Malcolm Nance And The Makings Of An International Disaster
Nance joins an estimated 4,000 Americans fighting in the International Legion for the Defense of Ukraine
Meet the Ukrainian foreign legion’s newest member.
Malcolm Nance, a former navy officer turned MSNBC defense analyst, has parted ways with the network to go fight the Russians. Nance announced he had joined the International Legion for the Defense of Ukraine (ILDU) via Twitter. “I’m DONE talking,” the tweet read with a picture of the 60-year-old Nance in full combat gear attached. The smart thing, Nance would have his audience believe, is to tweet out from a smartphone that you have joined an armed conflict against the Russian military.
But Nance, fit to form, was not done talking. On Monday, MSNBC Host Joy Reid interviewed Nance on her show “The ReidOut.” Nance, wielding a Kalashnikov assault rifle in full combat gear, told Reid, “We are here for one purpose and one purpose only and that is to protect the innocent people of Ukraine from this Russian aggression.”
Nance also told Reid that he had spent “quite a bit of time here in the pre-war period,” and was in contact with individuals fighting the Russians in the Donbas. “The more I saw of the war going on, the more I thought, I’m done talking, It’s time to take action,” Nance said.
Here, Nance may well deserve some credit. Other warmongers in the media and congress—David Frum, Adam Kinzinger, and Max Boot, just to name a few—have repeatedly refused free one-way tickets to Ukraine to fight alongside the Ukrainians in their noble war against the Red Menace.
“This is an existential war, and Russia has brought it to these people and is mass-murdering civilians. And there are people here like me who are going to do something about it.”
Some may find it proper that Nance’s actions rise to his rhetoric, and as funny as it may be to see Nance relive his glory days, Nance has real capabilities to cause an international incident if he is killed or captured.
During his twenty-year career in the U.S. Navy, Nance rose to the rank of Senior chief petty officer and developed an expertise in intelligence and counter-terrorism, which eventually helped him land his gig with MSNBC starting in 2007. He was involved in combat operations after the Beirut barracks bombings in 1983 and the bombing of Libya in 1986. Two years later, Nance was stationed on the USS Wainwright, a Belknap-class destroyer leader, during Operation Praying Mantis that crippled the Iranian Navy. He was also aboard an amphibious assault ship, the USS Tripoli, during the Gulf War.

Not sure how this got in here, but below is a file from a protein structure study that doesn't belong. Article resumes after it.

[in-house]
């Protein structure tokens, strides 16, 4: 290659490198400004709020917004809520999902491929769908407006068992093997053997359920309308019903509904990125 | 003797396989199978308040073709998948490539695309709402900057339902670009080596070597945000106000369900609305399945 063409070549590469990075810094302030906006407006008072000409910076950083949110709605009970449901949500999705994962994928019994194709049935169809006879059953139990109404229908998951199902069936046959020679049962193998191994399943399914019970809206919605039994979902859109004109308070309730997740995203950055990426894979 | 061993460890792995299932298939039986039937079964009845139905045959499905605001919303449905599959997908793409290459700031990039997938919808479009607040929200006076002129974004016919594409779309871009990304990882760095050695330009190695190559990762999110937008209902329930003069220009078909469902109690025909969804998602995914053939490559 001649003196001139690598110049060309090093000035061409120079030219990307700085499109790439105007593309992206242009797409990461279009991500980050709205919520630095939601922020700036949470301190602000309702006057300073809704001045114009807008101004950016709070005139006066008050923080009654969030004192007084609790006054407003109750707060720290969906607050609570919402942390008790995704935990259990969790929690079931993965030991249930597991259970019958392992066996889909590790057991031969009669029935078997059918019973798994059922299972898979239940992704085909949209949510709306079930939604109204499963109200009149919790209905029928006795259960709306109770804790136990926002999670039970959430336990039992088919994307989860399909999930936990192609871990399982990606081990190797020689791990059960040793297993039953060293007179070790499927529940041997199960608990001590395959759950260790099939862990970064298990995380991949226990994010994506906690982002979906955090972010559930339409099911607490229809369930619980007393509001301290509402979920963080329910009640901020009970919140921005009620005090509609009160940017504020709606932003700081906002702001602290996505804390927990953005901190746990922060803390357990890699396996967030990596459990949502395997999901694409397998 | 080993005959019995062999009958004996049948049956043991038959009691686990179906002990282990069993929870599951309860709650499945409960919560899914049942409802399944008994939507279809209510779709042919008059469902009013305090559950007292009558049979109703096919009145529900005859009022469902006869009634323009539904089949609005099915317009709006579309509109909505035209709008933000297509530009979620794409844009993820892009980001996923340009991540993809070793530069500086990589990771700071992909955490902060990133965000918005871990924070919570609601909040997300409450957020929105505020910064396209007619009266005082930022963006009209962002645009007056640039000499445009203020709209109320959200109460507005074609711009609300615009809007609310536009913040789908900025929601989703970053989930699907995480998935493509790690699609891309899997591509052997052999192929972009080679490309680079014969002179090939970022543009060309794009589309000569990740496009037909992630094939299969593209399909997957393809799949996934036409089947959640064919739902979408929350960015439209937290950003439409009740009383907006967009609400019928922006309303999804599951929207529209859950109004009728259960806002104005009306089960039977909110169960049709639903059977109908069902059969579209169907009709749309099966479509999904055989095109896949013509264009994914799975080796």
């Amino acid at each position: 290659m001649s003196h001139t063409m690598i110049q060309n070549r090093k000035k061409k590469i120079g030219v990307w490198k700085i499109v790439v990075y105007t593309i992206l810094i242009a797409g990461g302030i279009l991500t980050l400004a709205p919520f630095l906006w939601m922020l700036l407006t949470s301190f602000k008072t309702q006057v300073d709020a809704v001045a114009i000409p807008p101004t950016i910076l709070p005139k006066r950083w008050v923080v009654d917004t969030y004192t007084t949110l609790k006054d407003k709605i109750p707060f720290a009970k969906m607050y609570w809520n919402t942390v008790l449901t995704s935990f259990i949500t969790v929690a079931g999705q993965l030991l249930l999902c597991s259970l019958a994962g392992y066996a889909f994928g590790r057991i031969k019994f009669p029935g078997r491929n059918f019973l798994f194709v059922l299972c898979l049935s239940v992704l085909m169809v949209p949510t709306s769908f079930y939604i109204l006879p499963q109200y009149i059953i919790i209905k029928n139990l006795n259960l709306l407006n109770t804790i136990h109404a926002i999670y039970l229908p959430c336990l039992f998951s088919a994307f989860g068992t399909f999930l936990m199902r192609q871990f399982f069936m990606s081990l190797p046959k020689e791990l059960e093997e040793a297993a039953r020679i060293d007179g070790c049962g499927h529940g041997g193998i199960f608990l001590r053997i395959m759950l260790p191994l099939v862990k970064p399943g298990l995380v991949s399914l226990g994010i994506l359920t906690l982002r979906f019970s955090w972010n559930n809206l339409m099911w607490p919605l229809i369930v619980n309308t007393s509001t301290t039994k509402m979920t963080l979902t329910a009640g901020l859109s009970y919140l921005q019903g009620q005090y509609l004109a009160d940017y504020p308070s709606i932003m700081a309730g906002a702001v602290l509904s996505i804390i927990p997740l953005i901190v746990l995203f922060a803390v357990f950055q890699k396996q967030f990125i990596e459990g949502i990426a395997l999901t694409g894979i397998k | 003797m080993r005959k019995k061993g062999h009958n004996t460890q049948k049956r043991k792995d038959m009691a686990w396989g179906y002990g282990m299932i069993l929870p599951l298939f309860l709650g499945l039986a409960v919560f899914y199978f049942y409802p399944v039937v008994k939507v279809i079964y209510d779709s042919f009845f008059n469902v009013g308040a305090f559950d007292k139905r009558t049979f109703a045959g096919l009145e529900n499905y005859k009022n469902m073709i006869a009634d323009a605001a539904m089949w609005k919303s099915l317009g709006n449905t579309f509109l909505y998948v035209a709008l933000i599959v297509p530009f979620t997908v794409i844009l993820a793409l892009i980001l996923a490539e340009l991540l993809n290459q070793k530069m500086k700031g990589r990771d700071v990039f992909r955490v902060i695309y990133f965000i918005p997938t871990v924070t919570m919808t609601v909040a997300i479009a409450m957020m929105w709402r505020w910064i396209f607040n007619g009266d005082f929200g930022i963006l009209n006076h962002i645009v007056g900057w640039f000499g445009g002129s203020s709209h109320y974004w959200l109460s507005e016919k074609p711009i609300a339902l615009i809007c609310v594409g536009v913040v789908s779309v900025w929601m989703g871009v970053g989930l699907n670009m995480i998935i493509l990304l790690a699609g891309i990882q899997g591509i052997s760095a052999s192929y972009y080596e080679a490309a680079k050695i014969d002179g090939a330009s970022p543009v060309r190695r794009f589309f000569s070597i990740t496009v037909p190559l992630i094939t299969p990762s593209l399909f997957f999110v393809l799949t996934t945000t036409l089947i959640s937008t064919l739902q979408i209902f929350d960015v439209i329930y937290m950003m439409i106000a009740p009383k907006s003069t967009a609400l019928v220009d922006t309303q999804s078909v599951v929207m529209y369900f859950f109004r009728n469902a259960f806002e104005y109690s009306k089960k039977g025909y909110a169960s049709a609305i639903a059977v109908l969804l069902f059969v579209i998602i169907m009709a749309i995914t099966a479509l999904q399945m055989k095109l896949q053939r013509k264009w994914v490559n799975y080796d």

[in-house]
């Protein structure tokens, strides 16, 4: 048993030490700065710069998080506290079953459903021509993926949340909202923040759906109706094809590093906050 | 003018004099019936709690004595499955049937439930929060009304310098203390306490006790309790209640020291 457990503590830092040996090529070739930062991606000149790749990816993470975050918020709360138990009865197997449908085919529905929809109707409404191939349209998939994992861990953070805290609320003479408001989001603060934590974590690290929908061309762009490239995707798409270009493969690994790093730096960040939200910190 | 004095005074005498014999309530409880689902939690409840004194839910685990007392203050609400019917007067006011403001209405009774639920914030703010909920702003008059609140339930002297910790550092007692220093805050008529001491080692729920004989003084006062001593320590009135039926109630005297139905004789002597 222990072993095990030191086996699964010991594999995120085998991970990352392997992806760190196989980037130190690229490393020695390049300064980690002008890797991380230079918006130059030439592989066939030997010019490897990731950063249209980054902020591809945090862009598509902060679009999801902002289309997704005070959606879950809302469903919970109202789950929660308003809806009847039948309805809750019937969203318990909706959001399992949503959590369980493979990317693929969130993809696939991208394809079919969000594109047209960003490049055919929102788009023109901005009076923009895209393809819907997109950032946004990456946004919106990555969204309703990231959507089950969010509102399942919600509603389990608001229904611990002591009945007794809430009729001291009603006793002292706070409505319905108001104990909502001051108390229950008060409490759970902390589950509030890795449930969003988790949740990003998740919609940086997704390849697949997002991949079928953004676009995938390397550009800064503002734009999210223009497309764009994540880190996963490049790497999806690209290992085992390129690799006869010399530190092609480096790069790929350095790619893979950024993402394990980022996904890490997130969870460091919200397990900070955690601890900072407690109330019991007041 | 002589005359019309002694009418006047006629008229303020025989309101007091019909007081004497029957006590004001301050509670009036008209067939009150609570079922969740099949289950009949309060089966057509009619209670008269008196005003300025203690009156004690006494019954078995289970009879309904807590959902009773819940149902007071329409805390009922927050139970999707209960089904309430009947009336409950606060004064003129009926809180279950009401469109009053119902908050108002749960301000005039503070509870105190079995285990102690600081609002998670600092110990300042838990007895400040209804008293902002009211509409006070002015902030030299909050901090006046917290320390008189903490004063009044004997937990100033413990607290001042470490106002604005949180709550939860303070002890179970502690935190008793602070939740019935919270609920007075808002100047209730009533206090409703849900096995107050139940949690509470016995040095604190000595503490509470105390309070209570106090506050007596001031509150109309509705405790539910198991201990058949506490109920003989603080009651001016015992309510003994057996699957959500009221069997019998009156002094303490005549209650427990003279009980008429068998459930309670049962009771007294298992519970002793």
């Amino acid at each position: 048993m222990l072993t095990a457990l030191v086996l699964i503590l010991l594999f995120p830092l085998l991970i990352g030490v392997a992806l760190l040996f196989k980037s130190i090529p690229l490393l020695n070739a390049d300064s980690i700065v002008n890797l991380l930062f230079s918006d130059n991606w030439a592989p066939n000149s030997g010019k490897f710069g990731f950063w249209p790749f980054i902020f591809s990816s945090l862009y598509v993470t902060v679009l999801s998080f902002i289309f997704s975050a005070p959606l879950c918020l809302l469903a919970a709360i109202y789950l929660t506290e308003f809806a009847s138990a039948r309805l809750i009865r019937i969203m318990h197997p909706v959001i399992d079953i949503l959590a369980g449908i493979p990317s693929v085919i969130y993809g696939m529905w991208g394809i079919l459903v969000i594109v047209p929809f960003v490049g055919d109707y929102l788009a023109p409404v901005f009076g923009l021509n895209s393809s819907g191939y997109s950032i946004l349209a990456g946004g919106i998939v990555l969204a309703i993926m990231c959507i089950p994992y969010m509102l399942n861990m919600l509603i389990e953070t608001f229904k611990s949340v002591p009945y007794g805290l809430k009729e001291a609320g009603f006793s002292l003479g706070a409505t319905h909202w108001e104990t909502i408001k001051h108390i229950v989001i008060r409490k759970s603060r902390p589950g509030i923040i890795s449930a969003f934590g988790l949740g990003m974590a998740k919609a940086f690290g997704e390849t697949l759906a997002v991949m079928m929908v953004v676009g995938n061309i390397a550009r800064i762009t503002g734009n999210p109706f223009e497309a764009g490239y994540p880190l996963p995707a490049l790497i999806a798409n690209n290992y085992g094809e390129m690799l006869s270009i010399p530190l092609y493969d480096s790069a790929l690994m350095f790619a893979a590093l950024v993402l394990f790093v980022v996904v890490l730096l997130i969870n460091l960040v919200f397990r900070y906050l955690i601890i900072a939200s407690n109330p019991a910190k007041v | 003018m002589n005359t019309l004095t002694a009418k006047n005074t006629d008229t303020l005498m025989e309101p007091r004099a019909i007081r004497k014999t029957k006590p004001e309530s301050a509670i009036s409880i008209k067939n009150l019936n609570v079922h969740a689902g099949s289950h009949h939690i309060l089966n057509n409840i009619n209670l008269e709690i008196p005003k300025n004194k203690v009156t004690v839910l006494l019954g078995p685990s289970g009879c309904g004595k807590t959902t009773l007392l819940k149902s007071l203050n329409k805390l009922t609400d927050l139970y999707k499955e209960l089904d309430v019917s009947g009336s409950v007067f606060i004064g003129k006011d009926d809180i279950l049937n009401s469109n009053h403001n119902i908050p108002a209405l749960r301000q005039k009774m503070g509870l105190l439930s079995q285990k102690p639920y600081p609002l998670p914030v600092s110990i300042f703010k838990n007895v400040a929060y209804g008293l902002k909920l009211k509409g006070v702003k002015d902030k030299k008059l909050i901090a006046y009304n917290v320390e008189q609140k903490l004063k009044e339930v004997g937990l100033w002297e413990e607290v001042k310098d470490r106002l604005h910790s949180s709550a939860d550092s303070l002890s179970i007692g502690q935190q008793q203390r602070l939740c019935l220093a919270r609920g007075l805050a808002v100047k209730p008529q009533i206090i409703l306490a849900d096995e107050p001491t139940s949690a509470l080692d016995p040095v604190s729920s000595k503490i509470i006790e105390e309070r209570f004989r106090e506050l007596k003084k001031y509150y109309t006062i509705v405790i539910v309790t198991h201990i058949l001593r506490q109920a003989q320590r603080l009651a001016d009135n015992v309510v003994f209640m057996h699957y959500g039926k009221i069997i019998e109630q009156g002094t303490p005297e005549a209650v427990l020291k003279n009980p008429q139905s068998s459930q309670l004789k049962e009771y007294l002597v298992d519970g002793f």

If the Russians managed to capture Nance, his knowledge of U.S. military strategy and operations in the late and post-Cold War era, while likely outdated, could prove useful to the Russian military.
Even more worrisome, Nance served as an instructor to Navy and Marine Corps pilots for Survival, Evasion, Resistance and Escape (SERE) trainings, which teaches service members how to survive if they were ever to fall into enemy hands and become a prisoner of war. Certainly, I hope Nance does not have to put the skills he taught others to use in the coming weeks or months. But this does not change the fact that such crucial information—how we make our soldiers resistant to imprisonment and torture—could be devastating in the wrong hands.
The worst scenario, for Nance and America, would be if Nance was killed in combat. Just last month, members of the media started stumping for further U.S. intervention in Ukraine after documentary filmmaker and New York Times journalist Brent Renaud was killed in Irpin on March 13. The calls only grew louder when Fox News’ Pierre “Zak” Zakrzewski, a photojournalist, was killed and journalist Benjamin Hall injured the following day in Horenka. Certainly, Renaud and Zakrzewski’s deaths were tragic, but the answer is not to send America’s sons and daughters into another foreign country to fight an unwinnable war. If someone of Nance’s prominence were to fall, calls for U.S. intervention in the media would reach a fever-pitch.
If the shoe was on the other foot and, say, a former Russian intel agent turned TV personality took up arms to fight the United States in which Russia was not directly involved, the U.S. intelligence community and the media would reasonably suggest there’s more than meets the eye.
As could very well be the case with Nance and others who have joined the ILDU, which boasts 20,000 volunteers from 52 countries. An official with the Ukrainian Embassy in Washington told the Washington Post in a March 20 report that an estimated 4,000 of the ILDU’s members were American nationals that had signed contracts promising they’d fight until the end of the war. To put that in perspective, that’s more American boots on the ground than the U.S. military had in either Afghanistan or Iraq after the Trump administration’s troop drawdown in 2021. Its more than the amount the U.S. had in Syria before Trump ordered the drawdown of U.S. forces there as well in 2018.
If Russia’s tactics become more desperate as the conflict lingers on, what Nance and his comrades in the ILDU are doing in Ukraine has the potential to become an overt war between the U.S. and Russia.